The Tauchnitz Edition includes a dedication: "To Bert Haskins with deep affection from the Author"; Haskins was a fellow-internee.

Money in the Bank is the third novel to feature the trio of American crooks, "Chimp" Twist and the Molloys, who had previously appeared in Sam the Sudden [A35] and Money for Nothing [A39].

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A65 Joy in the Morning  
 
1st edition: US 1946, August 22 Doubleday, New York
  UK 1947, June 2 Herbert Jenkins, London

Joy in the Morning is the 4th full-length Jeeves and Wooster story.

Since 1983 there have been at least two paperback editions in the US under the title Jeeves in the Morning.

Joy in the Morning was dramatised in seven episodes for BBC Radio in 1978 as part of the series What Ho, Jeeves!, featuring Richard Briers as Wooster and Michael Hordern as Jeeves.

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A66 Full Moon  
 
1st edition: US 1947, May 22 Doubleday, New York
  UK 1947, October 17 Herbert Jenkins, London

Full Moon is the 6th full-length Blandings Castle story. A condensed version appeared in Liberty magazine (US) in November 1947, the month after publication of the UK edition.

The story features re-appearances by Lord Emsworth's second son, Freddie—last seen in Leave It to Psmith [A31]—and younger brother, Galahad ("Gally"), who previously appeared in Summer Lightning [A41] and Heavy Weather [A50]. One of the main sub-plots is continued in Galahad at Blandings [A88].

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A67 Spring Fever  
 
1st edition: UK 1948, May 20 Herbert Jenkins, London
  US 1948, May 20 Doubleday, New York

According to Usborne, Wodehouse adapted Spring Fever as a play, giving it an American setting and characters, as a vehicle for the character actor Edward Everett Horton, but when other commitments prevented Horton from using the play, Wodehouse reworked it as a new novel, The Old Reliable [A71].

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A68 Uncle Dynamite  
 
1st edition: UK 1948, October 22 Herbert Jenkins, London
  US 1948, November 29 Didier, New York

The "Uncle" of the title is Frederick, 5th Earl of Ickenham. Uncle Dynamite is the second novel featuring him and his nephew, Pongo Twistleton, who had previously appeared together in the short story "Uncle Fred Flits By" (see Young Men in Spats [A55]) and in the novel Uncle Fred in the Springtime [A61]. A condensed version appeared in Liberty magazine (US) in April 1949.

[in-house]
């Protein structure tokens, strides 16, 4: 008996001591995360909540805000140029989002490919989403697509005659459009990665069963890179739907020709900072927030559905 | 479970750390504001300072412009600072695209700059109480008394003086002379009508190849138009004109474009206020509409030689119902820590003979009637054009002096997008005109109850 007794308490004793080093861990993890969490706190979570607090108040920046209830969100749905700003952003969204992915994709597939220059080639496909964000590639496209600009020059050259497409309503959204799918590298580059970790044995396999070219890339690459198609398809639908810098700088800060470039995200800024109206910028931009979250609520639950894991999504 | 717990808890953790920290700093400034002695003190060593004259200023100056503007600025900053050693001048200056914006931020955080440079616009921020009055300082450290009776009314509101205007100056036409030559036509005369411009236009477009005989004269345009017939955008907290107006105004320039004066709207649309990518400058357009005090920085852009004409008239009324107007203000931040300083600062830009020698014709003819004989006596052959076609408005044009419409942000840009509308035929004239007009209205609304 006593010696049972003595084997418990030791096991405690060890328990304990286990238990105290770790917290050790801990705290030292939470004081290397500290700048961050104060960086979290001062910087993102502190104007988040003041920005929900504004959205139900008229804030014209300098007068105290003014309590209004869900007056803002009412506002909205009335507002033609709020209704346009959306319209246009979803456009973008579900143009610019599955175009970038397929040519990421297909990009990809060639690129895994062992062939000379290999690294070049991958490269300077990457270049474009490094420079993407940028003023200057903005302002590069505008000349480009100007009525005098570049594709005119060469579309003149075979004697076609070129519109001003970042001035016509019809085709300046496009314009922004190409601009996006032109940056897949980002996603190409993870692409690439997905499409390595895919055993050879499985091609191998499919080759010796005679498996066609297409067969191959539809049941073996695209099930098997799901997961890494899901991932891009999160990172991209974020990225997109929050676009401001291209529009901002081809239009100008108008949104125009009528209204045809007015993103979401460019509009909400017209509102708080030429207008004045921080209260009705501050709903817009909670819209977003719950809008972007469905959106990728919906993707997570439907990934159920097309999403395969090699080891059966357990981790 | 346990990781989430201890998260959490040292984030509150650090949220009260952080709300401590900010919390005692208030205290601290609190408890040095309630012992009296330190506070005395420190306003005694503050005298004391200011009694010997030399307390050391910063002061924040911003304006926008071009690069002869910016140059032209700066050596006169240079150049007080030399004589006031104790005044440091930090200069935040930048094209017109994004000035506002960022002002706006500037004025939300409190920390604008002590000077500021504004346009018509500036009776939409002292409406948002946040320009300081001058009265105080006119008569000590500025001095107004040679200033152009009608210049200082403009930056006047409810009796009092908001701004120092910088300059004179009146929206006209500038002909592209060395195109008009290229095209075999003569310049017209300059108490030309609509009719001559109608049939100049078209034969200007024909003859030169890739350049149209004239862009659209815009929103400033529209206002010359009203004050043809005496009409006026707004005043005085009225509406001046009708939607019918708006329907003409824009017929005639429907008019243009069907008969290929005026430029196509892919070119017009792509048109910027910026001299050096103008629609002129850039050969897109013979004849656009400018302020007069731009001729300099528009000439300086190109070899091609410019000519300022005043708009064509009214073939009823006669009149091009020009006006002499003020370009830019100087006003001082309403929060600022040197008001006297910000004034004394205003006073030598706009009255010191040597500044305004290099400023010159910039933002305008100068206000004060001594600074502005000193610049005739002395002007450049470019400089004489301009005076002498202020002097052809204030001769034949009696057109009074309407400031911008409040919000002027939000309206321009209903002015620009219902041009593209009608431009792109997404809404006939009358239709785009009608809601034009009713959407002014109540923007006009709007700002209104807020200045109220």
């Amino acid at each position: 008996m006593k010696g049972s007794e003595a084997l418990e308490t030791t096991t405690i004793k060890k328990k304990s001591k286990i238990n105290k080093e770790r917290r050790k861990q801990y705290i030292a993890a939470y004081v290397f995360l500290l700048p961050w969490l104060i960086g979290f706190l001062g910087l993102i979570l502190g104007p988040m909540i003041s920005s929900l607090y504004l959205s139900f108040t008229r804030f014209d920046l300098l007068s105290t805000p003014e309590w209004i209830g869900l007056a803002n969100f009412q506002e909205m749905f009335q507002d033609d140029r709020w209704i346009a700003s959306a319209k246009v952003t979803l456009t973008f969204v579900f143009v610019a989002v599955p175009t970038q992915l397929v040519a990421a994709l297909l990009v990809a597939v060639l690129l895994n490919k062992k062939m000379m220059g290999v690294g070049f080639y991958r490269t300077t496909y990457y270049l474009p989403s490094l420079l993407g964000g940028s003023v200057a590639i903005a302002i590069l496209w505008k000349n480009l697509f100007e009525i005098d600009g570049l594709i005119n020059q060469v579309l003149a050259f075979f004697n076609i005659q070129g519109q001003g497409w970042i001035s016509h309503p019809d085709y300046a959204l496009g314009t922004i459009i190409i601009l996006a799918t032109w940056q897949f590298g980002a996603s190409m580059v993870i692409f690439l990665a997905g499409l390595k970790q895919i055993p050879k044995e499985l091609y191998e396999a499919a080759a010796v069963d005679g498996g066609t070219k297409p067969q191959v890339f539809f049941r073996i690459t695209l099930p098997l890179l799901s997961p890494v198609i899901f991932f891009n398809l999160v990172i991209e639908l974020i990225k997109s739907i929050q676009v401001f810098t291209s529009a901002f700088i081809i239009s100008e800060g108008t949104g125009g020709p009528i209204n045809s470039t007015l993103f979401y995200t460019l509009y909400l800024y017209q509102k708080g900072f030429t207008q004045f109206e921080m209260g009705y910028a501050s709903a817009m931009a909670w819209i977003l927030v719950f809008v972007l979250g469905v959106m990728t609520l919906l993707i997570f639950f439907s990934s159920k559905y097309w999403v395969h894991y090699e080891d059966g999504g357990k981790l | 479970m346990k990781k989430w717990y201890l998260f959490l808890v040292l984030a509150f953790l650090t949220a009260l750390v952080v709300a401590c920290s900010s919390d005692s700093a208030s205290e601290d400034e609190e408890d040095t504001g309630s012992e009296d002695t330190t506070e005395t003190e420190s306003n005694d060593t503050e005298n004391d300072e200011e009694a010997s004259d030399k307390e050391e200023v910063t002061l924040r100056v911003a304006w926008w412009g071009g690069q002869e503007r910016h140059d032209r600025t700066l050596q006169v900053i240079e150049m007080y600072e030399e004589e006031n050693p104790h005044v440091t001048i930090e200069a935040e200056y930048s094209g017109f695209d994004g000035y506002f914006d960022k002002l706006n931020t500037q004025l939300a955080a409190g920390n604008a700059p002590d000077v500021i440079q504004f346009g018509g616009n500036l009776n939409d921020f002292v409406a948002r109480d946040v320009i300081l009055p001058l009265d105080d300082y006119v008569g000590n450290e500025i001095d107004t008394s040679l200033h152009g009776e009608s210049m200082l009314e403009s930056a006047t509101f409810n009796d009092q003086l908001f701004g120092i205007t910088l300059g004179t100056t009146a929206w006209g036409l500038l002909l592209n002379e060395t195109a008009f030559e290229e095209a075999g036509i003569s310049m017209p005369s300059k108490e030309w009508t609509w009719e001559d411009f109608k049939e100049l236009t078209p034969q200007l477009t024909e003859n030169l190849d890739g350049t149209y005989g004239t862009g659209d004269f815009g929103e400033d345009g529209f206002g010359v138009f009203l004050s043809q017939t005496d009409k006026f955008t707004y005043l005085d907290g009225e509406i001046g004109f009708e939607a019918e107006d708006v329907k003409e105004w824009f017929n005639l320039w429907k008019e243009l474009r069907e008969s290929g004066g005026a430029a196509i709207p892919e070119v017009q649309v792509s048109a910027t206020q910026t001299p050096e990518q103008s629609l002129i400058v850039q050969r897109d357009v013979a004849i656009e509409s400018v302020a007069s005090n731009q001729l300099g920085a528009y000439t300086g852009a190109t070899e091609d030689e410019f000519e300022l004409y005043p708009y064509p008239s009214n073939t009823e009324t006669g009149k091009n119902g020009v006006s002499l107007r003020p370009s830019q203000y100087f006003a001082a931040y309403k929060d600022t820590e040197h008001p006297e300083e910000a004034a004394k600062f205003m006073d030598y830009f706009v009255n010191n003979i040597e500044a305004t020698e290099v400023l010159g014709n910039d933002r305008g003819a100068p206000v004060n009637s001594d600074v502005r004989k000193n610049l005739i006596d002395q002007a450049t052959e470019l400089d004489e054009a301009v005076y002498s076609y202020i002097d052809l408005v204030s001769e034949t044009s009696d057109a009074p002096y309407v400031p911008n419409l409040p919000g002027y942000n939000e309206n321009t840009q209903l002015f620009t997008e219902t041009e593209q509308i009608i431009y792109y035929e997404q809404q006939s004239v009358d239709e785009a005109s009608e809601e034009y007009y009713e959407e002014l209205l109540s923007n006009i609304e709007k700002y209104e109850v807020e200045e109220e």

In 1994, BBC Radio broadcast a dramatisation of Uncle Dynamite in six episodes, with Richard Briers as Uncle Fred and Hugh Grant as Pongo.

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A69 The Mating Season  
 
1st edition: UK 1949, September 9 Herbert Jenkins, London
  US 1949, November 29 Didier, New York

The Mating Season is the fifth full-length Jeeves and Wooster novel. A condensed version appeared in the Toronto Star Weekly (Canada) on 12 November 1949, just prior to publication of the US edition.

The story was dramatised in five episodes for BBC Radio in 1975 as part of the series What Ho, Jeeves!, featuring Richard Briers as Wooster and Michael Hordern as Jeeves. The novel was adapted for the stage in 1955, under the title Too Much Springtime, by Marjorie Duhan Adler.

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A70 Nothing Serious  
 
1st edition: UK 1950, July 21 Herbert Jenkins, London
  US 1951, May 24 Doubleday, New York

This is a collection of 10 short stories, including five Oldest Member golf stories, one Blandings story, and one Ukridge story.

Three of the stories had not previously appeared in print and the only one to have previously appeared in the UK was "Bramley is So Bracing", which was Wodehouse's last contribution to Strand magazine.

The UK and US editions have the same contents, even though "Bramley is So Bracing" had already been included in the US edition of Eggs, Beans and Crumpets [A62].

The Shadow Passes     Not previously published
 
Bramley is So Bracing 1
 
Up from the Depths  Not previously published
 
Feet of ClayUS18 June 1950This Week 2
 
ExcelsiorUS1 July 1948Argosy 3
 
Rodney has a RelapseCanFebruary 1949National Home Monthly 4
 
Tangled HeartsUSSeptember 1948Cosmopolitan 5
 
Birth of a SalesmanUS26 March 1950This Week
 
How's That, Umpire?  Not previously published
 
Success StoryUS1 March 1948Argosy 6
 
1Previously included in the US edition of Eggs, Beans and Crumpets [A62]
2Magazine title: "A Slightly Broken Romance"
3Magazine title: "Hazards of Horace Bewstridge"
4Magazine title: "Rupert Has a Relapse"
5Magazine title: "I'll Give You Some Advice"
6Magazine title: "Ukie Invests in Human Nature"
 
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A71 The Old Reliable  
 
1st edition: UK 1951, April 18 Herbert Jenkins, London
  US 1951, October 11 Doubleday, New York

The Old Reliable was serialised in Collier's magazine from 24 June to 22 July 1950, under the title "Phipps to the Rescue".